As Christians in North America, we readily recognize and respond to the call of God on our lives to share from whatever wealth we have to assist those who have less. Such sharing has been a primary element of our mission, whether locally or globally, but we often don’t recognize that our efforts can cause more harm than good.
Dennis Jacobsen writes, in his book Doing Justice: Congregations and Community Organizing, our acts of charity can end up being more about us than those we serve, laced with assumptions of being better than the one we’re serving, which promotes criticism of them; working ‘for’ the other instead of ‘with’ them; needing others to be powerless in order to claim our own power; and feeling good about ourselves because we helped. Our mission policies can reflect these attitudes. Even promoting accountability, which helps mission churches toward self-reliance, can be based solely on North American standards, incognizant of how it might best play out in a culture that values community, with loyalty to the group essential to one’s survival, and where “designated” funds for a project might instead be applied by the mission church to help a pastor with funeral costs.
We think we are helping, but the biases and individualistic culture that we bring, combined with the fact that North Americans generally have more wealth at the table, can limit any true partnership in missions, and can undermine the power, creativity and ability of those we serve to lead their churches. Recently some Moravians from our worldwide church got together via Zoom to share in Bible study and conversation. One pastor from the Caribbean raised a concern about the word ‘dialogue’ in the title of our gathering, noting that when missionaries would come to have ‘dialogue’ it meant that they were coming to tell them what to think. Threads of the colonialism of our past live on, despite our sincere attempts to be different.
A related and significant harmful effect of how we share our wealth has been the dependence on outside funding for the basic operations of many of our mission partner churches. In a presentation for the Moravian Board of World Mission in North America, Jean Johnson claims that this dependence decreases indigenous sense of ownership of their local church, brings confusion over accountability, and can compromise the witness of the church to the gospel of Jesus Christ, relating our faith to material gain.
How do we begin to promote healthy sharing of wealth that affirms our global churches as they move toward self-reliance for their ministry? To begin, we can:
- Acknowledge our own biases and motives. These can negatively impact our perceptions of others and our ability to be a helping presence. Do we believe we have all the answers and that our way of doing church is the best model for these partners?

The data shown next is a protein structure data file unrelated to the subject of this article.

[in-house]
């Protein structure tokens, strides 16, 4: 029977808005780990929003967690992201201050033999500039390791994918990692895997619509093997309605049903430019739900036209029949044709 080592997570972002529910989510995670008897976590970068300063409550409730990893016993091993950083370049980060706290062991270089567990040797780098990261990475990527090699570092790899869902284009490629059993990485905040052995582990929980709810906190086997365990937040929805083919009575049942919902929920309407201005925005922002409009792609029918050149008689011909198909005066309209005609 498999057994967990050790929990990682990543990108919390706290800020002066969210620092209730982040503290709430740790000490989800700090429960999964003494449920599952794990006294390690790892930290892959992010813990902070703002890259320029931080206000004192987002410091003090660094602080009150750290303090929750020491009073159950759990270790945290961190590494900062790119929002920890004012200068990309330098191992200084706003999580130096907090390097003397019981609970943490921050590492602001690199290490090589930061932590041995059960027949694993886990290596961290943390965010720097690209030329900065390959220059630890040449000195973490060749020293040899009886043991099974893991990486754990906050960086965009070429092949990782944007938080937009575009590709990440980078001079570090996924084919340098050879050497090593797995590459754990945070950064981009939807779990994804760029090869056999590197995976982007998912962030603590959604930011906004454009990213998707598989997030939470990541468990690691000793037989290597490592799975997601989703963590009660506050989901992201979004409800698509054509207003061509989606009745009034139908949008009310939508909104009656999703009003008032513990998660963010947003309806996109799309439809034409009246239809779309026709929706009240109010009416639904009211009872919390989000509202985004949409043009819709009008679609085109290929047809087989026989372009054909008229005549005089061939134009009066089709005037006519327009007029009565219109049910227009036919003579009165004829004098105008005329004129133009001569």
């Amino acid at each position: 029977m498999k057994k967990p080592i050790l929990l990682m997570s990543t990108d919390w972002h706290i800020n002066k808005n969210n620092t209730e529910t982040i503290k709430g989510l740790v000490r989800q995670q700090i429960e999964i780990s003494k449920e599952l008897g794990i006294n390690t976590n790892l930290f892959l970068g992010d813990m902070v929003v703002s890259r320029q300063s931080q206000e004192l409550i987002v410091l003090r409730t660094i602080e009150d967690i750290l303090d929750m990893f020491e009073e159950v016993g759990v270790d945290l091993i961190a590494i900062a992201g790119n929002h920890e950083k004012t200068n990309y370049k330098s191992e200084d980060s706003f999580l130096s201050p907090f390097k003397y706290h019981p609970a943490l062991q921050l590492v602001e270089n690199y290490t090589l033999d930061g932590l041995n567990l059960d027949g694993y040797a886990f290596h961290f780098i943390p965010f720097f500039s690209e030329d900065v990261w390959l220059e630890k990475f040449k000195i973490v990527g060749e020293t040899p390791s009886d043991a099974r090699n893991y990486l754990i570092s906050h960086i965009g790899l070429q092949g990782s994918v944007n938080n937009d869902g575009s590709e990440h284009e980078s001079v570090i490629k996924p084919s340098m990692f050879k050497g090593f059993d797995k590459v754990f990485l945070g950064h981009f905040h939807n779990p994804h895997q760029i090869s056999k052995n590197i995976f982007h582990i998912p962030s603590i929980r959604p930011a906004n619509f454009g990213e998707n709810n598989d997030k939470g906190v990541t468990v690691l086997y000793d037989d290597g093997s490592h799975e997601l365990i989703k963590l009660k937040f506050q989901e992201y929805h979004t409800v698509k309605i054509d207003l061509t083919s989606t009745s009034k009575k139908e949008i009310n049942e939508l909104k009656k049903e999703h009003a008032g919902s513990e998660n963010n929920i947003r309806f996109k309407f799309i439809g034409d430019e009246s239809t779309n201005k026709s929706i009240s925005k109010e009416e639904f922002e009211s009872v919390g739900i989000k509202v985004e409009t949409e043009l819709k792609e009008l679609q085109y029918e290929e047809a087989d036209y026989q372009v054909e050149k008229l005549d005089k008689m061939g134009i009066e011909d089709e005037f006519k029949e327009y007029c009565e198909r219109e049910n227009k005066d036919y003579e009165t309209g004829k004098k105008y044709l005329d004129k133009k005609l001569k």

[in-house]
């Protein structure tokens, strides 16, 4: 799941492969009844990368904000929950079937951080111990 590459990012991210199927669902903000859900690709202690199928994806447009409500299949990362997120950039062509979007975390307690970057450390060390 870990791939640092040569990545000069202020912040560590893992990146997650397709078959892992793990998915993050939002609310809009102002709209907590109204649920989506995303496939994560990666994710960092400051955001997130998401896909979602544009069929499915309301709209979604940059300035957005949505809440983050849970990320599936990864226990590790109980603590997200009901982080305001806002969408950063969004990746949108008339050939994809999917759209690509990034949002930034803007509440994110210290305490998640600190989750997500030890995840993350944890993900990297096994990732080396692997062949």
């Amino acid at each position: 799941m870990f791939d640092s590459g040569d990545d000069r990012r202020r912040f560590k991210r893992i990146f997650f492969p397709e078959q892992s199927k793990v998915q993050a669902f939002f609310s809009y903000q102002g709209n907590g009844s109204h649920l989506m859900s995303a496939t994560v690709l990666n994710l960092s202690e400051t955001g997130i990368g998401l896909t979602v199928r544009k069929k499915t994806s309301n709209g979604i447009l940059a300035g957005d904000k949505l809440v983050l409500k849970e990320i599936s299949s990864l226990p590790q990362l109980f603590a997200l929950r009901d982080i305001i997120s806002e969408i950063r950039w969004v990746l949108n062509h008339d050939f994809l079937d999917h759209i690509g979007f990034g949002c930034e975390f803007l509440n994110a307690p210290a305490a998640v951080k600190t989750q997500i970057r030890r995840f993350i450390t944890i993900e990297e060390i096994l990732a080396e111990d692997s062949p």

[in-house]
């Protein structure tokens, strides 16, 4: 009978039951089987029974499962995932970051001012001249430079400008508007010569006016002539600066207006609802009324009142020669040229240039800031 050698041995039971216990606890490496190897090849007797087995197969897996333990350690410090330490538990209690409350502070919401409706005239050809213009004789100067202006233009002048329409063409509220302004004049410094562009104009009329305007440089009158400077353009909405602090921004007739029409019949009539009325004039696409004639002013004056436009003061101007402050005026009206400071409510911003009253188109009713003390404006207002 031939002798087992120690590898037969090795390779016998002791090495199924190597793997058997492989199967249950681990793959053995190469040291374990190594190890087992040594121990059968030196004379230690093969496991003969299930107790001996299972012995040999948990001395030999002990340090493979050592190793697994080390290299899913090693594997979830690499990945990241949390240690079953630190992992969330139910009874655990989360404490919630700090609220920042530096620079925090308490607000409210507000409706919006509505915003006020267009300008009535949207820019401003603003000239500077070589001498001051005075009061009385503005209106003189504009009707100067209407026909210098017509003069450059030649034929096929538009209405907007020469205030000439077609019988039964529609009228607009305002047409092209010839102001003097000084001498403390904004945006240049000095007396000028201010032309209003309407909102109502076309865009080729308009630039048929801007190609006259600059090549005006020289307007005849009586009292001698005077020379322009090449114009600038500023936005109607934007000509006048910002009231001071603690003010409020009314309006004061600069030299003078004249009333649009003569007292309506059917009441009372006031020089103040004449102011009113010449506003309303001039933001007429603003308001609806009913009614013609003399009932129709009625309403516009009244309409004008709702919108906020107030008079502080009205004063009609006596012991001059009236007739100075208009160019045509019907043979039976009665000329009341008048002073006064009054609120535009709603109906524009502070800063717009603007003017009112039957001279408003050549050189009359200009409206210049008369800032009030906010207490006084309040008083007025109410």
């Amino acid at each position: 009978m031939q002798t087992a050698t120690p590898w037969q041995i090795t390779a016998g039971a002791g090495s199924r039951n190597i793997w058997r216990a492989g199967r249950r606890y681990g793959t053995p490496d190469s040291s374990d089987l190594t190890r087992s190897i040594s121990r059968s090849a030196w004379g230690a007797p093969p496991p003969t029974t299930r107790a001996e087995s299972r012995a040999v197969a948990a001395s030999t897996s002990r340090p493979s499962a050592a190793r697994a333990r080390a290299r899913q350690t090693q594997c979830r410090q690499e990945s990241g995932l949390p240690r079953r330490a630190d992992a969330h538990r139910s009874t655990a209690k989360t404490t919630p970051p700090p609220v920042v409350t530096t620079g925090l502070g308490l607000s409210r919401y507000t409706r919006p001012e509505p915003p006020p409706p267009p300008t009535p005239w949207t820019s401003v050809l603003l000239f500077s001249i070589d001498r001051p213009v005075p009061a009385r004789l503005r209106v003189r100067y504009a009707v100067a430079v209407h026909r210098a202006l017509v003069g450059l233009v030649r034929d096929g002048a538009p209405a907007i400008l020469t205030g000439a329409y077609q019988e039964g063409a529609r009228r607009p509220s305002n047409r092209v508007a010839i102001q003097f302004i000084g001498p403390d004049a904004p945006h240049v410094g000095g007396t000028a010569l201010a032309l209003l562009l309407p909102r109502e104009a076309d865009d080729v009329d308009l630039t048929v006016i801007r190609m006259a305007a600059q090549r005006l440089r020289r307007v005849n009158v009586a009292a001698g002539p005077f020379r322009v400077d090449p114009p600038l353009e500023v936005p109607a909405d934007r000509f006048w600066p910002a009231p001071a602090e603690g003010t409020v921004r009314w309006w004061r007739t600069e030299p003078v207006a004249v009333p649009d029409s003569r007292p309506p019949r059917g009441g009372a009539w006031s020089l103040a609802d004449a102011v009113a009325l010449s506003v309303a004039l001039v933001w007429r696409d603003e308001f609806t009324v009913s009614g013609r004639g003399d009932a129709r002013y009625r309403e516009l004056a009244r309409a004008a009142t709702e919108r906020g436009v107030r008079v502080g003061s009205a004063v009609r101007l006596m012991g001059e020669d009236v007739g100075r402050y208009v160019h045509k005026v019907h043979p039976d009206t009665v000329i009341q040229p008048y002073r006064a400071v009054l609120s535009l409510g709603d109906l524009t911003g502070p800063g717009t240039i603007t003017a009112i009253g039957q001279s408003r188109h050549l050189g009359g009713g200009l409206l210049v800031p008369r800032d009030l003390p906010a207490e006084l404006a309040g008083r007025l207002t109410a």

- Listen and build relationships. Get to know those we serve, their lives, their needs, their gifts, their ideas. Promote local decision making. What can we learn from them?
- Look for local solutions. Seek out local vision and resources, as well as options for local-local interdependence. Do not do for others what they can do for themselves.
- Strategize for self-reliance from the beginning. Help churches develop in ways that are relevant and sustainable in their context.
- Equip mission partners. Rather than funding basic operations, help to promote ministries through leadership development, economic strengthening, and mission outreach by the global church. Partial funding for income-generating projects can be one way to help build capacity.
Lynne Twist shares the time when the Achuar people in Senegal, living in the desert, were desperate for a new water source. Members of the Hunger Project visited them and met with the male leadership to discuss the issue. They then met with the women, who were convinced that there was an underground lake below them. The men agreed to let the women dig for a well and they eventually found water. Twist writes in The Soul of Money:
“They wanted our partnership—not handouts, or money, or food—and respect and equal partnership is what we brought. … the tribe is proud that it was their own people, their own work, and the land they lived on that proved to be the key to their own prosperity.”
Perhaps pilgrimage is an even better word than partnership. Pilgrimage can overlook the power differences between North Americans and those we serve, which according to African Catholic priest, Emmanuel Katongole, can bridge the “us and them” divide. Jean Johnson, author of We Are Not the Hero, describes her 16 year pilgrimage to Cambodia this way:
to live with them in such a way that their problems became my problems. In this manner, I wasn’t solving their problems; we were solving our problems together on equal footing. I entered their journey to the best of my ability, sojourning with [them] instead of trying to fix them from within my own comfort zone.
As we bridge the cultural divide, there will be times of misunderstanding. It makes it crucial to more intentionally promote open, honest and respectful relationships and communication, bringing humility and deep listening to the table as we seek together to find healthy ways to share our wealth in our ongoing response to the call of Christ for our world.